Q: We treated our pediatric patient with cerebral HSV2 with ganciclovir and suppressed the HSV2 replication; hence, it must cross the blood-brain barrier.

Paul Klapper: Ganciclovir has good activity against HSV and penetrates the blood-brain barrier with similar efficiency to aciclovir. Given a choice, however, I would always opt for aciclovir. Aciclovir has a much better safety profile than ganciclovir. Even a single dose of ganciclovir carries a risk of causing infertility in a patient and can commonly cause neutropenia. While it is appropriate for treatment of infections with a virus not effectively treated by aciclovir, for example, cytomegalovirus, first-line treatment of HSV will always be aciclovir. In neonates, as in the elderly, the blood-brain barrier is more permeable than in adults; hence, monitoring for excessive drug concentrations (which can cause reversible neurotoxicity) through inadequate renal function becomes important.

Ruth Itzhaki: The Chimerix compound (CMX001) is one of several antivirals that can enter the brain. I wrote to Chimerix about investigating it, but they never replied. Incidentally, another bonus of using antivirals to treat AD is that, presumably, they would restore Aβ to its normal very low level rather than eliminating it. (Whether Aβ is elicited by infection as an innate immune response of the cell or to aid virus replication is an issue we’d like to investigate, but the damage it causes is likely due to its subsequent overproduction.)

Q: For antivirals to be effective, there needs to be ongoing viral replication. Any thoughts about this with respect to AD patients?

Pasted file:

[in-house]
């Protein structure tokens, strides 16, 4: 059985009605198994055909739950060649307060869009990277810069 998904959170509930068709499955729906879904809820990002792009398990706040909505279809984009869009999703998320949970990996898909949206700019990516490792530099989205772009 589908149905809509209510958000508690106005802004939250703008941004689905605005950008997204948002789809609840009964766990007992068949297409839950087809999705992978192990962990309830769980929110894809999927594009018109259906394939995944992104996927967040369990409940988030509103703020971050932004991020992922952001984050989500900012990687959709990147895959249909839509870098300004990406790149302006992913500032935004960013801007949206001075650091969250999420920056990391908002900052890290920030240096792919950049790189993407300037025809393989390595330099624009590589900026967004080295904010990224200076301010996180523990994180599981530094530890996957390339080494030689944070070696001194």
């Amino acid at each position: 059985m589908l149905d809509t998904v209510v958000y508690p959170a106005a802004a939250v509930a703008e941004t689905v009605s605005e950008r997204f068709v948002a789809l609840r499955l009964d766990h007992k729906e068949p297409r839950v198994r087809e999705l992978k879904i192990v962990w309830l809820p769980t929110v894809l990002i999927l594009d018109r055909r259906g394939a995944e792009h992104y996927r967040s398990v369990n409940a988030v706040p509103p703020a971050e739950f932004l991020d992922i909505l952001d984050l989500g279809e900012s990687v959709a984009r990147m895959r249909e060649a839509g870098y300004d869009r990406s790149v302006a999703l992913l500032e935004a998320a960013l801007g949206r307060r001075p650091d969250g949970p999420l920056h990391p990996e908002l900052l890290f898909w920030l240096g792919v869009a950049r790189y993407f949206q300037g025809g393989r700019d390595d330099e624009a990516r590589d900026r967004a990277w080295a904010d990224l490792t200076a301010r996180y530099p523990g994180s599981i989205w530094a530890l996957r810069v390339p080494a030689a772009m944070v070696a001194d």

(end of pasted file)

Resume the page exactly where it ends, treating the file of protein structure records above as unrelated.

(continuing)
Paul Klapper: Absolutely right. So late-stage Alzheimer’s is not going to be treatable with antivirals. What needs to happen is treatment of early-stage HSV reactivation that, as shown in Itzhaki's model, is a trigger for the development of plaques. As it is not possible to predict when reactivation will occur, long-term suppressive treatment is the only hope. This works in the peripheral nervous system where we use continuous aciclovir/valaciclovir treatment to suppress reactivation in patients who have repeated and frequent reactivation of oro-pharyngeal or genital herpes—hence, the rationale for a trial of suppressive treatment in mild to moderate Alzheimer’s. If we suppress reactivation, do we slow or arrest the process of disease development?

Q: On the question of selective vulnerability of the entorhinal cortex and hippocampus, is this a trigeminal-olfactory connection with HSV1 infection? We think Chlamydia goes through the olfactory system to damage the EC and hippocampus.

Paul Klapper: There seems to be some confusion about herpes simplex and its interaction with the peripheral nervous system. Neuroanatomists will tell you that there is no clear route for HSV to track from the trigeminal ganglion back to the limbic areas of the brain—the site of herpes encephalitis. However, does the virus actually need to reactivate from this site to reach the brain? Not necessarily. It is possible that during primary infection, herpes simplex virus is delivered to sensory nerves other than the trigeminal nerve. It is entirely credible that the virus enters olfactory nerves at this time and establishes latency within the CNS as well as the PNS. The triggers that cause the virus to reactivate in the PNS must not be the same as within the CNS; otherwise, there would be more evidence of CNS latency. However, as Ruth and others have shown, virus can be found in normal brain, supporting the proposition that virus is in the brain and obviating the more tortuous proposal that virus reactivated within the trigeminal nerve ganglion then undergoes anterograde transport through the spinal cord to reach the brain.

Q: I would suggest that the olfactory pathway is a key to the entry into the vulnerable areas of the brain having earliest involvement in AD.

Paul Klapper: The olfactory nerve route for delivery of virus to the CNS is, as outlined above, a credible route for delivery of virus to the CNS during primary HSV infection.

Q: We proposed the idea that HSV would travel into the trigeminal nucleus in the brain stem (Bearer, 2004).

Paul Klapper: There is an extremely large literature on HSV in nervous tissue because of studies over more than 50 years. Studies on peripheral nerve transit, and reactivation, have continued during this time with even more vigor. Many of these studies provide a very strong experimental basis for the proposal that HSV infection is a potential trigger for Alzheimer's.